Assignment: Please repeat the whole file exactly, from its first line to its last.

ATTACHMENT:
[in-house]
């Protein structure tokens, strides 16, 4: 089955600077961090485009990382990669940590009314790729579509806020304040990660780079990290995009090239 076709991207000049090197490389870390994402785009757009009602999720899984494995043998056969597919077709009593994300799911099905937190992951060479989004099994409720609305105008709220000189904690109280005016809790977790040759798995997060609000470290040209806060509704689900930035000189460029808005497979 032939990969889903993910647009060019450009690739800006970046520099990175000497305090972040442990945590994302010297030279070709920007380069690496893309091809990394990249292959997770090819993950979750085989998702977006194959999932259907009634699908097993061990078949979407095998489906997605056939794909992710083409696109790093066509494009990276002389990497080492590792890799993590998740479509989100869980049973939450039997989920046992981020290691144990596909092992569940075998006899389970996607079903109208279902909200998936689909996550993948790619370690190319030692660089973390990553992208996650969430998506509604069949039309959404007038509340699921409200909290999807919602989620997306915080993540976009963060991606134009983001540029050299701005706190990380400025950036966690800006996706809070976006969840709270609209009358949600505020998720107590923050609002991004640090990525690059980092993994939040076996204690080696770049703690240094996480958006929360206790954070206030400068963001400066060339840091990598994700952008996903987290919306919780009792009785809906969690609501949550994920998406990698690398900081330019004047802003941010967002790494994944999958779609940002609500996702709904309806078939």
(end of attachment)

[in-house]
């Protein structure tokens, strides 16, 4: 089955600077961090485009990382990669940590009314790729579509806020304040990660780079990290995009090239 076709991207000049090197490389870390994402785009757009009602999720899984494995043998056969597919077709009593994300799911099905937190992951060479989004099994409720609305105008709220000189904690109280005016809790977790040759798995997060609000470290040209806060509704689900930035000189460029808005497979 032939990969889903993910647009060019450009690739800006970046520099990175000497305090972040442990945590994302010297030279070709920007380069690496893309091809990394990249292959997770090819993950979750085989998702977006194959999932259907009634699908097993061990078949979407095998489906997605056939794909992710083409696109790093066509494009990276002389990497080492590792890799993590998740479509989100869980049973939450039997989920046992981020290691144990596909092992569940075998006899389970996607079903109208279902909200998936689909996550993948790619370690190319030692660089973390990553992208996650969430998506509604069949039309959404007038509340699921409200909290999807919602989620997306915080993540976009963060991606134009983001540029050299701005706190990380400025950036966690800006996706809070976006969840709270609209009358949600505020998720107590923050609002991004640090990525690059980092993994939040076996204690080696770049703690240094996480958006929360206790954070206030400068963001400066060339840091990598994700952008996903987290919306919780009792009785809906969690609501949550994920998406990698690398900081330019004047802003941010967002790494994944999958779609940002609500996702709904309806078939």